Flying off the shelves
If someone put a home on the market in Colorado Springs, chances are good it sold within two months.
As of the end of June, single-family homes spent an average of 62 days on the market, the lowest number since June 2006, when the Pikes Peak Association of Realtors started keeping records.
The total number of active listings was extremely low at 3,450, said Fred Crowley, associate director of the Southern Colorado Economic Forum. He compared that number with around 6,000 active listings in June 2010.
“The available homes for sale decreased 40 percent over three years ago,” Crowley said. “These numbers are just mind-boggling.”
A total of 1,114 homes sold in May, an increase of 20.4 percent over the 925 homes sold in May 2012. The momentum continued in June as 1,104 homes sold, compared with 846 in June 2012, an increase of 30.5 percent, said Joe Clement of RE/MAX Properties.
“It’s a healthy market,” said Eric Estrada, director of business development for ERA Shields Real Estate. “And it seems to be getting healthier.”
In the city’s northeast sector, 93 homes were on the market only 34 days on average before being sold, said Harry Salzman of Salzman Real Estate Services. In Old Colorado City, 22 homes, with a median price of $160,000, sold after an average of 36 days on the market, Salzman added.
In the northwest area of Colorado Springs, 29 homes were on the market for an average of 43 days before selling. Those homes had a median price of $319,680, Salzman said. In the Powers Boulevard area, 112 homes sold with a median price of $221,448, also on the market for an average of 43 days.
“It’s a reflection of what’s going on in the economy,” said Crowley. “The economy is consistently showing signs of improvement.
“People are more confident; they’re beginning to buy homes they’ve been putting off for years.”
Legal maneuvers change the face of business
A nearly completed multiplex movie theater, flanked by a half-done office building and a parking garage, sat vacant and unused, casualties of an economic downturn unparalleled since the Great Depression.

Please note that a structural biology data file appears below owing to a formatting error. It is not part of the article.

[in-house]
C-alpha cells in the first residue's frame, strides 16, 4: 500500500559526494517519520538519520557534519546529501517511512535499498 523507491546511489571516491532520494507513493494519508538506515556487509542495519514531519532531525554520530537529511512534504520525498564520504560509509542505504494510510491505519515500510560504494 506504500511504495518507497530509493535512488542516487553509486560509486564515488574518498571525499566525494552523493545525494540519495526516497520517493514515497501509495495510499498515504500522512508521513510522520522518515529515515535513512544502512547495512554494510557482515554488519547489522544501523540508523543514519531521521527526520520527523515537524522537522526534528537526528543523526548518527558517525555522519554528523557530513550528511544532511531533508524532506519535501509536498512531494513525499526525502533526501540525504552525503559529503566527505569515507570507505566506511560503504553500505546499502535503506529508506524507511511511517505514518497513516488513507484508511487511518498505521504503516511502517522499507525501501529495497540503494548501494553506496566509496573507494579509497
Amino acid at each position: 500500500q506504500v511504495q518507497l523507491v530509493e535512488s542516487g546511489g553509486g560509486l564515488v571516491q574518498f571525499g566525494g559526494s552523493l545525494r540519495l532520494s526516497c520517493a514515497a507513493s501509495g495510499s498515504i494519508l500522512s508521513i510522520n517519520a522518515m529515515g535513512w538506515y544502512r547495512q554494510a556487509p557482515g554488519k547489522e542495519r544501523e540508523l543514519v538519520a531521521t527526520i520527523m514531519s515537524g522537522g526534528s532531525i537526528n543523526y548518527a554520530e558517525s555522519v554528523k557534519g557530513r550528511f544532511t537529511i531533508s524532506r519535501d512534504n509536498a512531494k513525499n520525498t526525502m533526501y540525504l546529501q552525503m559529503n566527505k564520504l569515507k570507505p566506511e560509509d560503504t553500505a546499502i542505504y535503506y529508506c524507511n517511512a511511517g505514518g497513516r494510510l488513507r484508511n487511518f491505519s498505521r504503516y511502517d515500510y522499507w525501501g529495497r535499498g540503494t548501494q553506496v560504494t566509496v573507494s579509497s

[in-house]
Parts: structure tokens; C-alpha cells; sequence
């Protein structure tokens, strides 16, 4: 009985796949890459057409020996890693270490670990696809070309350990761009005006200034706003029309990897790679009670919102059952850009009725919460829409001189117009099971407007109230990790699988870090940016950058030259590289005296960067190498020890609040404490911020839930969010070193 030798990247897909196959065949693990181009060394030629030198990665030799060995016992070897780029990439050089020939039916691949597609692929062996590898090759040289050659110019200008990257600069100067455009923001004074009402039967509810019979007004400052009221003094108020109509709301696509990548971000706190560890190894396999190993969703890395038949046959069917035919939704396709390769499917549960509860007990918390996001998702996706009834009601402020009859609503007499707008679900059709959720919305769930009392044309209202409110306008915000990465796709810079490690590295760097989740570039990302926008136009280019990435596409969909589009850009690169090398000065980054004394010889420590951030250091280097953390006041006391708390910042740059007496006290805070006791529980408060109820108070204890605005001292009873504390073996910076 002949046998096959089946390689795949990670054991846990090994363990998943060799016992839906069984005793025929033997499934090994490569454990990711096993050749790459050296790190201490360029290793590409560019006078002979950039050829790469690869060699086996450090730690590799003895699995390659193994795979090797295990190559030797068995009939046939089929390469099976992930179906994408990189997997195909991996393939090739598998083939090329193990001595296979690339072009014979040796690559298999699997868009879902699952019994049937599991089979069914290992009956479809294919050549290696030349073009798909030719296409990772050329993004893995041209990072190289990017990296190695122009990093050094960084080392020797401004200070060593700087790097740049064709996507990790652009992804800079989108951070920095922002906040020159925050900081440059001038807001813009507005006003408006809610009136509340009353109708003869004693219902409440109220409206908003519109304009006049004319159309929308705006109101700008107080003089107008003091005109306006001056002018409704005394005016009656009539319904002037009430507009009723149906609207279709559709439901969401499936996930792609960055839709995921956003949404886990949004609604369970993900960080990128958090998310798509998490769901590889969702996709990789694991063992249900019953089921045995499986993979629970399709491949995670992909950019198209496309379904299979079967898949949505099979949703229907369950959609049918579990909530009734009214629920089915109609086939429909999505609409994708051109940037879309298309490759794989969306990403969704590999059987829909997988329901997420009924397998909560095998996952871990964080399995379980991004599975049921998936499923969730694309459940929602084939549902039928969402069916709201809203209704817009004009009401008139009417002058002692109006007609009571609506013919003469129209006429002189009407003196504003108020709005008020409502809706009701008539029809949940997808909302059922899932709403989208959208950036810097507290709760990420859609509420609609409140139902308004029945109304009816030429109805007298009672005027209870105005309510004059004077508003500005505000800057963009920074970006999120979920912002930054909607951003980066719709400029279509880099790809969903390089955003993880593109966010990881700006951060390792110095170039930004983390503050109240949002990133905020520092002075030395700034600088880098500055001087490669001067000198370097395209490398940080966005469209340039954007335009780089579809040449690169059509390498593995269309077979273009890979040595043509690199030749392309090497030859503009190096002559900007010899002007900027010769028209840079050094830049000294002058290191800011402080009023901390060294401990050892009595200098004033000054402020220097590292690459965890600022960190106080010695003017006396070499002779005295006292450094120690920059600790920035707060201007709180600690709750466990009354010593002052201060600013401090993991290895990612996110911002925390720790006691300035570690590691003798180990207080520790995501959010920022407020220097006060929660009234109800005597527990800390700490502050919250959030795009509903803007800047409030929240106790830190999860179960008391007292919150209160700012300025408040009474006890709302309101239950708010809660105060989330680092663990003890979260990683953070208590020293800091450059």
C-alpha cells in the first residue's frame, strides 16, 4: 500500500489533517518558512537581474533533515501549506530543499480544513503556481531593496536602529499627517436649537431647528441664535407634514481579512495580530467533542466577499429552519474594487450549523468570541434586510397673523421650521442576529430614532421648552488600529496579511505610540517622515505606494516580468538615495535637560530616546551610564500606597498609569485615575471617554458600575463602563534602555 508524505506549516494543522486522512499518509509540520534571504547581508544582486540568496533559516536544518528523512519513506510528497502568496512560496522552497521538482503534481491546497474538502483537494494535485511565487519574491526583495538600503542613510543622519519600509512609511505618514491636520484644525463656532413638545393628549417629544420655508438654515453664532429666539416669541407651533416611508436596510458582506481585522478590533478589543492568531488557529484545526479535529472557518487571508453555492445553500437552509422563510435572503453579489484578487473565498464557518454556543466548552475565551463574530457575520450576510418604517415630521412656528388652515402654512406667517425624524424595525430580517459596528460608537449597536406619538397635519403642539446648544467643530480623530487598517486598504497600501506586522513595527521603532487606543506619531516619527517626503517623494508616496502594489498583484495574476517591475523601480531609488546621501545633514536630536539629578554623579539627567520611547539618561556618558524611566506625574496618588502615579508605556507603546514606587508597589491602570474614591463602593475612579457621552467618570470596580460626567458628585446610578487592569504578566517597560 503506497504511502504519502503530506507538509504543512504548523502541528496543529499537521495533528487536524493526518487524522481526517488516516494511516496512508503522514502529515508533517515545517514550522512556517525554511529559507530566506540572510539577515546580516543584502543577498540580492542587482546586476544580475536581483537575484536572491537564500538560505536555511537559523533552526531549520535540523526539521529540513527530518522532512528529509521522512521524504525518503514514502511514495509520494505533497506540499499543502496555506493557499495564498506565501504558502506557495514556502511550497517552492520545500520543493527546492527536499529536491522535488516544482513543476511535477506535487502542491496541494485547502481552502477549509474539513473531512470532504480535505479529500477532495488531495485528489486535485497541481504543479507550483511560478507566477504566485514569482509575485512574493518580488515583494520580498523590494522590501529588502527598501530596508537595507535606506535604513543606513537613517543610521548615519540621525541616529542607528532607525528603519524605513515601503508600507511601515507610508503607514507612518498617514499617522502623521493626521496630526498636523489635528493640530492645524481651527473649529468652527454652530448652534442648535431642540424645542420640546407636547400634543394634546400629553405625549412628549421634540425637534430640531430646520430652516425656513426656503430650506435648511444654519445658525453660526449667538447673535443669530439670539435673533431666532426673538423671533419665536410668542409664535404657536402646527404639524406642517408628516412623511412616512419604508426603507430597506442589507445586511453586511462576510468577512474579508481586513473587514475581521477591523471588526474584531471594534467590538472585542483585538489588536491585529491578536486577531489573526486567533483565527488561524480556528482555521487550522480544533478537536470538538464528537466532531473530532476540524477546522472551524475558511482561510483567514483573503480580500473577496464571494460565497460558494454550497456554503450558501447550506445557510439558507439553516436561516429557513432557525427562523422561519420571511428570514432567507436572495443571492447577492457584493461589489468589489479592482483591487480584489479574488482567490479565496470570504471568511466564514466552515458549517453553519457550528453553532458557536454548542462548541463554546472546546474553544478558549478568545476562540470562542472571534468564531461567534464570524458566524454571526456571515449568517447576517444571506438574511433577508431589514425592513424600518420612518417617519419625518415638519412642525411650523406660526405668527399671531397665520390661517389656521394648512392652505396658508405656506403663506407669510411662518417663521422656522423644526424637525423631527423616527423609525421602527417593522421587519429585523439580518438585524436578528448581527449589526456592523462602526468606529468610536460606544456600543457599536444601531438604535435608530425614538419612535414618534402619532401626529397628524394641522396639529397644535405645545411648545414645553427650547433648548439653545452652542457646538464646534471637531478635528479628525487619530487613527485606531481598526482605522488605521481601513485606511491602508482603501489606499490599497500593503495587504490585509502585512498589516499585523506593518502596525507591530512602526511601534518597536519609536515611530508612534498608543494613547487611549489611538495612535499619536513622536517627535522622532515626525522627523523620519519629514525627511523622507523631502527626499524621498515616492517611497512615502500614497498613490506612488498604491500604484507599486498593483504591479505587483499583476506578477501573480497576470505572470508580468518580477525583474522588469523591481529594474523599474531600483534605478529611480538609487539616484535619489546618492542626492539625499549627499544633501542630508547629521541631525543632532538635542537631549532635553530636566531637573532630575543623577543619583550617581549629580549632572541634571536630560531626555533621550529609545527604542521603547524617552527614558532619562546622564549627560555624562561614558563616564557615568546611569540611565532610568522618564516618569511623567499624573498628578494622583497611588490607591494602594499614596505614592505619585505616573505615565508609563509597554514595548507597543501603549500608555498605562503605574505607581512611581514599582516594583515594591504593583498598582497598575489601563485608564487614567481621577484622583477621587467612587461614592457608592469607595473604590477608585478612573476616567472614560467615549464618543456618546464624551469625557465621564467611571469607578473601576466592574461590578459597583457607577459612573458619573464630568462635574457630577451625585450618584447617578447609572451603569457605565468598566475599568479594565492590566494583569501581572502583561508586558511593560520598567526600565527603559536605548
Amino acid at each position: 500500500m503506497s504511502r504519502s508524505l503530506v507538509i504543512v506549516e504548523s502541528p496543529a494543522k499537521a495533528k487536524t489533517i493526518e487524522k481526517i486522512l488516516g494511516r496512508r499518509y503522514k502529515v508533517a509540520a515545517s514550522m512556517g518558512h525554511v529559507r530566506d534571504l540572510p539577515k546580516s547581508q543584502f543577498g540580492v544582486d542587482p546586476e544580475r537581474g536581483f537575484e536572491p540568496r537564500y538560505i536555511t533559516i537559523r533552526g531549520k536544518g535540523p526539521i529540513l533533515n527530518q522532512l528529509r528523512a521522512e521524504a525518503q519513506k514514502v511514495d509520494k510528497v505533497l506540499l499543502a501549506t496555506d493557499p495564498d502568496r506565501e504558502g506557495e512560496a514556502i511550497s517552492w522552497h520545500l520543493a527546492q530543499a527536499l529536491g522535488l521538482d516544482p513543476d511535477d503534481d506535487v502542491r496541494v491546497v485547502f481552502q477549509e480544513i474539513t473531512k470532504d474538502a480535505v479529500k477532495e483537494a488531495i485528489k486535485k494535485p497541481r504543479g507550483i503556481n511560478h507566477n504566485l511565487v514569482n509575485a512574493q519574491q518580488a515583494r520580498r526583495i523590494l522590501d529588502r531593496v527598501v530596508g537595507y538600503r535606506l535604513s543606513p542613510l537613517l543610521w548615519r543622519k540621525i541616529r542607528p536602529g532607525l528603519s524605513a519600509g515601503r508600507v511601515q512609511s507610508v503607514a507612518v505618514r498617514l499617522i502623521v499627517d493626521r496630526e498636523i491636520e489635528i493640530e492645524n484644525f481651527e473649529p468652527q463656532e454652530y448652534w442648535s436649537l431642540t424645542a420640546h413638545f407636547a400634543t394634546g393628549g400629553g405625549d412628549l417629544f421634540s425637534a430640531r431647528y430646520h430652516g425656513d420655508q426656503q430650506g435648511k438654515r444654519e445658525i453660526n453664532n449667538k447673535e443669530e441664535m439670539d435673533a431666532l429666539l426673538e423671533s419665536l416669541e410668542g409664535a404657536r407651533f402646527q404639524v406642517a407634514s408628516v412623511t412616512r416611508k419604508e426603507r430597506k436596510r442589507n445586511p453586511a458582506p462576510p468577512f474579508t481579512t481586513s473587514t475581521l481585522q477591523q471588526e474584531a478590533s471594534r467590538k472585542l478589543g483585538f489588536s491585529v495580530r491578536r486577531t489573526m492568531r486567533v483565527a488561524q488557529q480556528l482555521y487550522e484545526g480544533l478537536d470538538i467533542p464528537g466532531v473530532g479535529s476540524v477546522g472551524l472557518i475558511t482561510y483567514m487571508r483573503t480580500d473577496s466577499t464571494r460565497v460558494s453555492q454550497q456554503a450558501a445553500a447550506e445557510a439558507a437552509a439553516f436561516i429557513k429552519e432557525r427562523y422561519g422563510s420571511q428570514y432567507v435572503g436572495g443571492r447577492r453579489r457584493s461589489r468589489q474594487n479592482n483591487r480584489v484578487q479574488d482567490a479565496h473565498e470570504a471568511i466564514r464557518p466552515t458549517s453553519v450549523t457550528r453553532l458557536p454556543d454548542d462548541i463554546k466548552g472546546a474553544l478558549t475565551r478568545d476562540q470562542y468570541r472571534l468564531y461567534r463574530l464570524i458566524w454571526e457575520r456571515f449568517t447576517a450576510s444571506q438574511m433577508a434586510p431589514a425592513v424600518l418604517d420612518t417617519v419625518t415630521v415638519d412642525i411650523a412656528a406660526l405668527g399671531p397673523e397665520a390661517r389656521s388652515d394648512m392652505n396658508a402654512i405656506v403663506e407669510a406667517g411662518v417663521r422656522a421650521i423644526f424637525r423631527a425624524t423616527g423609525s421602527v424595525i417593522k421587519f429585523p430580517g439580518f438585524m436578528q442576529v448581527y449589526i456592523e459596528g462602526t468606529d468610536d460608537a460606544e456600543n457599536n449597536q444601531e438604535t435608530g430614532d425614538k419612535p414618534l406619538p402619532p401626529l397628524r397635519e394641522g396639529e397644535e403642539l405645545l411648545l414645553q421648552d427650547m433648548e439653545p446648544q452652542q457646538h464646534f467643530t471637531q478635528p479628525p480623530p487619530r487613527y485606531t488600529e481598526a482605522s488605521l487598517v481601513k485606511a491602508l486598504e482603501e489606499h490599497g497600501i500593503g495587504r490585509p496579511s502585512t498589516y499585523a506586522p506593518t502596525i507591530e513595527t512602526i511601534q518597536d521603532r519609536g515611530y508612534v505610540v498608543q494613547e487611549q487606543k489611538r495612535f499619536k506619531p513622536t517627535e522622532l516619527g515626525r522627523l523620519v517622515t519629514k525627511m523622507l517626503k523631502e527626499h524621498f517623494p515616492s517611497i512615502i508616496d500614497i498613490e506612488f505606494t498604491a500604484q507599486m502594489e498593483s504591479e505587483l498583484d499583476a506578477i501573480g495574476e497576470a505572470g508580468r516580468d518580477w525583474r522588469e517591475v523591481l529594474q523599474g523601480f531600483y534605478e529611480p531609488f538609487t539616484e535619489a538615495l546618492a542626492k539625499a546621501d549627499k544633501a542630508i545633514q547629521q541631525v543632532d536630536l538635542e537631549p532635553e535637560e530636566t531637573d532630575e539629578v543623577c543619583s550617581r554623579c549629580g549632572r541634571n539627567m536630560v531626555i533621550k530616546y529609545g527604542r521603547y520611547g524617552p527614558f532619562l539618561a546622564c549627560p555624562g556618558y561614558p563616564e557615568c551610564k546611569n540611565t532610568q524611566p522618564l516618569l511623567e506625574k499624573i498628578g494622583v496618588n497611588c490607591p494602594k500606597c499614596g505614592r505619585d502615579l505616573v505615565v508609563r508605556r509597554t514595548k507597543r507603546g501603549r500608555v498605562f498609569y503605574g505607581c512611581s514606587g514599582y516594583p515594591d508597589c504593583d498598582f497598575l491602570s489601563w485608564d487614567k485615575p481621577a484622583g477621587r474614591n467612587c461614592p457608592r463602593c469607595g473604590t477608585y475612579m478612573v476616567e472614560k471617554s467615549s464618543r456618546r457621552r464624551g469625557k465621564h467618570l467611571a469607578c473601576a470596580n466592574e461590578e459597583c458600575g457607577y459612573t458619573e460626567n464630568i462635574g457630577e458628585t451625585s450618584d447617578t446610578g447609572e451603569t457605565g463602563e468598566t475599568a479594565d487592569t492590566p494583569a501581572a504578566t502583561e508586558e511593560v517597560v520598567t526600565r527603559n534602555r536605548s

The fate of the once-promising Colorado Crossing — an ambitious project that would have created a mixed-use entertainment, office and housing development — remained in question, tangled up in lawsuits and bankruptcy filings.
Once dubbed “Colorado Springs’ second downtown,” Colorado Crossing was to include office, entertainment and retail space, multi-family housing and hotels — an entertainment mecca for families in northern Colorado Springs.
Of the 153-acre development, only 17.5 acres had been developed before SRKO encountered financial troubles in 2008, just as the bottom fell out of the banking and housing industries. Too much debt led to the bankruptcy filing. Denver trustee C. Randel Lewis was named to care for many of the assets.
Assessor records show Richardson still owned parcels totaling a little more than 18 acres at Colorado Crossing. Assessor records also showed Lewis as the trustee of 126.5 acres adjacent to the Richardson property at Colorado Crossing.
Some properties that had been owned by SRKO and Richardson were sold at auction in June; several properties remained in their name, according to public records.